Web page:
The city will begin work on the hotly anticipated Brooklyn Bridge bike lane next week, with construction closing the left lane of the Manhattan-bound roadway — and the cycling path is slated for completion next fall.
“When that lane opens up it will be brand new, it will be for bikes only,” de Blasio said. “It will be a beautiful and radical reimagining of a New York City icon.”
The existing cycling path on the Brooklyn Bridge has long been a mess, with bikers and pedestrians jammed onto the same narrow wooden walkway where tourists often pose for photos, creating endless conflict between commuting cyclists.
City Hall intends to ease that conflict with the introduction of the roadbed-level bike lane, but some cyclists worry the lane is too narrow and will only create further conflicts between cyclists when they are jammed into the 8 foot wide two-way lane.
The Department of Transportation has maintained that an 8-foot-wide path is the only possibility, and has rejected the premise of closing down another lane on the Brooklyn-bound side of the bridge within the current timeline because of their need for at least one inner lane for bridge maintenance and the need for further traffic studies.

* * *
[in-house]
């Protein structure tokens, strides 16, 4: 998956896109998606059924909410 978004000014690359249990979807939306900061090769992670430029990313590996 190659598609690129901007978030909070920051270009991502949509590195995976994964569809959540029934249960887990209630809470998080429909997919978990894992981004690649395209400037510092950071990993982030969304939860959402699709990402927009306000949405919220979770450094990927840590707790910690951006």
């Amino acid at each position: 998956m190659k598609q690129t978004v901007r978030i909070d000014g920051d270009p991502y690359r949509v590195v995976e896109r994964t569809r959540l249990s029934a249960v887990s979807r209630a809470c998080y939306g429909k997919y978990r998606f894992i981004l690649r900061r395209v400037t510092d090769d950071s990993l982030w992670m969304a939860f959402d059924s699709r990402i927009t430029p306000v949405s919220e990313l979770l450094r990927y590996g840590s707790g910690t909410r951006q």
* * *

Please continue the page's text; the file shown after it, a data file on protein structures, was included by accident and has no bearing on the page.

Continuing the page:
The de Blasio administration has pushed the lane as one of the mayor’s signature safe-streets achievements as he prepares to leave office and as his signature Vision Zero program falters, with 2021 on track to be the deadliest year for road fatalities since the program was launched.
News of the bike lane was first broken by Brooklyn Paper when a Department of Transportation staffer let the plan slip during a Brooklyn Community Board 2 meeting in June of 2020. Mayor de Blasio and former Department of Transportation Commissioner Polly Trottenberg denied Brooklyn Paper’s reporting at the time — before making the announcement ahead of de Blasio’s final state of the city address in January.
The installation of the lane coincides with an ongoing boom in bike commuting in New York spurred by the pandemic, which inspired some New Yorkers to ditch the subway in favor of more open-air methods of transport. Recent Department of Transportation data shows that an average of 21,872 cyclists pedaled over one of the city’s four East River bridges on weekdays this past May — 4,715 more than in May 2019 when thousands more people were commuting into Manhattan for work. 4
“As we recover from the pandemic we look forward to more New Yorkers getting back to work and commuting,” said state Sen. Brian Kavanagh who represents Lower Manhattan and Brooklyn Heights. “We also get back a longer-term trend which is more and more New Yorkers taking bicycles as an important and healthy and environmentally friendly way of getting around.”